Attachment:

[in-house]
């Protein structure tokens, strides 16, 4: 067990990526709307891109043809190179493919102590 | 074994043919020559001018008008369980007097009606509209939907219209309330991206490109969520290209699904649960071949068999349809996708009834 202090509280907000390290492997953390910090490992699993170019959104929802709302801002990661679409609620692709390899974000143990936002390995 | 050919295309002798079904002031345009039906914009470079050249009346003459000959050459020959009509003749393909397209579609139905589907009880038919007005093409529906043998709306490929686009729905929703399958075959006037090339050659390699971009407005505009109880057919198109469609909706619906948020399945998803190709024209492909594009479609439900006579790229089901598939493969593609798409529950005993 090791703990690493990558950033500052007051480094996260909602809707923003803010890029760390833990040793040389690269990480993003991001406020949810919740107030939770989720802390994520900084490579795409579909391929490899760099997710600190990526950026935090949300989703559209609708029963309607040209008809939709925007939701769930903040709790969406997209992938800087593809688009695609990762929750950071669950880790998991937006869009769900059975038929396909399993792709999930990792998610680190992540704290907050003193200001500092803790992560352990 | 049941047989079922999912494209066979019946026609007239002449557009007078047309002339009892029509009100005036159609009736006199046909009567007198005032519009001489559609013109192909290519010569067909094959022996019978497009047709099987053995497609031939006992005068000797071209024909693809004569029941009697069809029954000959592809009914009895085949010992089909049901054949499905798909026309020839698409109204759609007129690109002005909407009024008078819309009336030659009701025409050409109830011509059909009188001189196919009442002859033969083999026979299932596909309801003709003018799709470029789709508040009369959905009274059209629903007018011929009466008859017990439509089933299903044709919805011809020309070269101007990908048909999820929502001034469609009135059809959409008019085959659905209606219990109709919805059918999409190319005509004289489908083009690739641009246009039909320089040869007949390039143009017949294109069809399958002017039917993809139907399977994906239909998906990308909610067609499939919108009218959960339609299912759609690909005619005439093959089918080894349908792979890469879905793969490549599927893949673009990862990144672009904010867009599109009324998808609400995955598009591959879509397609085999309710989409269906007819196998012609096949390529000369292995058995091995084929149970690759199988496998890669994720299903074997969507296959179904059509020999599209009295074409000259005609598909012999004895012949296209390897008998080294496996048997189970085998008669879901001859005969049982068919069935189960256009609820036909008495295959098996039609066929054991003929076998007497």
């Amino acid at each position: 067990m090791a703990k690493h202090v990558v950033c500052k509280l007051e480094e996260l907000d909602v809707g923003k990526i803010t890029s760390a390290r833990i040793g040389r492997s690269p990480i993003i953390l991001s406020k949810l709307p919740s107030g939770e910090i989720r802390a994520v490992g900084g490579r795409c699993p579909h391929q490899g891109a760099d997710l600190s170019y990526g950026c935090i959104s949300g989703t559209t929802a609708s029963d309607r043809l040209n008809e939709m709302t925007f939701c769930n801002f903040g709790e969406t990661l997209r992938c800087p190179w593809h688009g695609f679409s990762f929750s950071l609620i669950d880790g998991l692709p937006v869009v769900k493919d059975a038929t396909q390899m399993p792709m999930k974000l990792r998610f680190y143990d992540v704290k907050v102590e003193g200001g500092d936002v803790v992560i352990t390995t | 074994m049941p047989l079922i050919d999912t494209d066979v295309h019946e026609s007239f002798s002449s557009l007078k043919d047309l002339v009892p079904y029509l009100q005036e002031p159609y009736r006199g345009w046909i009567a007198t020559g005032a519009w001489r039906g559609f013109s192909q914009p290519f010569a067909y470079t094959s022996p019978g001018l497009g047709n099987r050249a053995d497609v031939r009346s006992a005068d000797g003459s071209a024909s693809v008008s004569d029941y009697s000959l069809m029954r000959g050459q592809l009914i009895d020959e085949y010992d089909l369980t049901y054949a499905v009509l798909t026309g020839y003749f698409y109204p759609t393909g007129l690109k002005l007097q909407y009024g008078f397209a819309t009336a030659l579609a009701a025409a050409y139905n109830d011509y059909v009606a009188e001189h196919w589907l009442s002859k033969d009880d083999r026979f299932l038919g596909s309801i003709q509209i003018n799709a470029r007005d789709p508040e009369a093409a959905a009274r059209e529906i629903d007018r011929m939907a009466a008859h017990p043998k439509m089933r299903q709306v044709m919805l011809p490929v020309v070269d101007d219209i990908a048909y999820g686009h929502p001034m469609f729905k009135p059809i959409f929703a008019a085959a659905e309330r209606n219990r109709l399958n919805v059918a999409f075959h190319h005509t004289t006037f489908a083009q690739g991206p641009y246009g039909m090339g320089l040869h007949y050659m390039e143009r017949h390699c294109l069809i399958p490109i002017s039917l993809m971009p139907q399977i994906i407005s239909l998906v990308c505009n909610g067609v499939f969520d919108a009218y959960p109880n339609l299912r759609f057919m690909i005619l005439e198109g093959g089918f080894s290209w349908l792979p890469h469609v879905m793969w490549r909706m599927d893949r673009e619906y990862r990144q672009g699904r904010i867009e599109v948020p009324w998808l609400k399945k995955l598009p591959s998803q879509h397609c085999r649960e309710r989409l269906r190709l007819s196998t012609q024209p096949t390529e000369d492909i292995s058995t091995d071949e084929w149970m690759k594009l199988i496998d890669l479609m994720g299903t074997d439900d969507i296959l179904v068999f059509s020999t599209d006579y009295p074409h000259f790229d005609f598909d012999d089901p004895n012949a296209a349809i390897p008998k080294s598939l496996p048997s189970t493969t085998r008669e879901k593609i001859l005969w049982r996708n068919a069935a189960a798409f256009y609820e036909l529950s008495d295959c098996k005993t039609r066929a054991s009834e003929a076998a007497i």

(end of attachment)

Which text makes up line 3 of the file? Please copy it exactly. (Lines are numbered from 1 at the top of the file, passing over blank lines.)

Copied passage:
């Amino acid at each position: 067990m090791a703990k690493h202090v990558v950033c500052k509280l007051e480094e996260l907000d909602v809707g923003k990526i803010t890029s760390a390290r833990i040793g040389r492997s690269p990480i993003i953390l991001s406020k949810l709307p919740s107030g939770e910090i989720r802390a994520v490992g900084g490579r795409c699993p579909h391929q490899g891109a760099d997710l600190s170019y990526g950026c935090i959104s949300g989703t559209t929802a609708s029963d309607r043809l040209n008809e939709m709302t925007f939701c769930n801002f903040g709790e969406t990661l997209r992938c800087p190179w593809h688009g695609f679409s990762f929750s950071l609620i669950d880790g998991l692709p937006v869009v769900k493919d059975a038929t396909q390899m399993p792709m999930k974000l990792r998610f680190y143990d992540v704290k907050v102590e003193g200001g500092d936002v803790v992560i352990t390995t | 074994m049941p047989l079922i050919d999912t494209d066979v295309h019946e026609s007239f002798s002449s557009l007078k043919d047309l002339v009892p079904y029509l009100q005036e002031p159609y009736r006199g345009w046909i009567a007198t020559g005032a519009w001489r039906g559609f013109s192909q914009p290519f010569a067909y470079t094959s022996p019978g001018l497009g047709n099987r050249a053995d497609v031939r009346s006992a005068d000797g003459s071209a024909s693809v008008s004569d029941y009697s000959l069809m029954r000959g050459q592809l009914i009895d020959e085949y010992d089909l369980t049901y054949a499905v009509l798909t026309g020839y003749f698409y109204p759609t393909g007129l690109k002005l007097q909407y009024g008078f397209a819309t009336a030659l579609a009701a025409a050409y139905n109830d011509y059909v009606a009188e001189h196919w589907l009442s002859k033969d009880d083999r026979f299932l038919g596909s309801i003709q509209i003018n799709a470029r007005d789709p508040e009369a093409a959905a009274r059209e529906i629903d007018r011929m939907a009466a008859h017990p043998k439509m089933r299903q709306v044709m919805l011809p490929v020309v070269d101007d219209i990908a048909y999820g686009h929502p001034m469609f729905k009135p059809i959409f929703a008019a085959a659905e309330r209606n219990r109709l399958n919805v059918a999409f075959h190319h005509t004289t006037f489908a083009q690739g991206p641009y246009g039909m090339g320089l040869h007949y050659m390039e143009r017949h390699c294109l069809i399958p490109i002017s039917l993809m971009p139907q399977i994906i407005s239909l998906v990308c505009n909610g067609v499939f969520d919108a009218y959960p109880n339609l299912r759609f057919m690909i005619l005439e198109g093959g089918f080894s290209w349908l792979p890469h469609v879905m793969w490549r909706m599927d893949r673009e619906y990862r990144q672009g699904r904010i867009e599109v948020p009324w998808l609400k399945k995955l598009p591959s998803q879509h397609c085999r649960e309710r989409l269906r190709l007819s196998t012609q024209p096949t390529e000369d492909i292995s058995t091995d071949e084929w149970m690759k594009l199988i496998d890669l479609m994720g299903t074997d439900d969507i296959l179904v068999f059509s020999t599209d006579y009295p074409h000259f790229d005609f598909d012999d089901p004895n012949a296209a349809i390897p008998k080294s598939l496996p048997s189970t493969t085998r008669e879901k593609i001859l005969w049982r996708n068919a069935a189960a798409f256009y609820e036909l529950s008495d295959c098996k005993t039609r066929a054991s009834e003929a076998a007497i």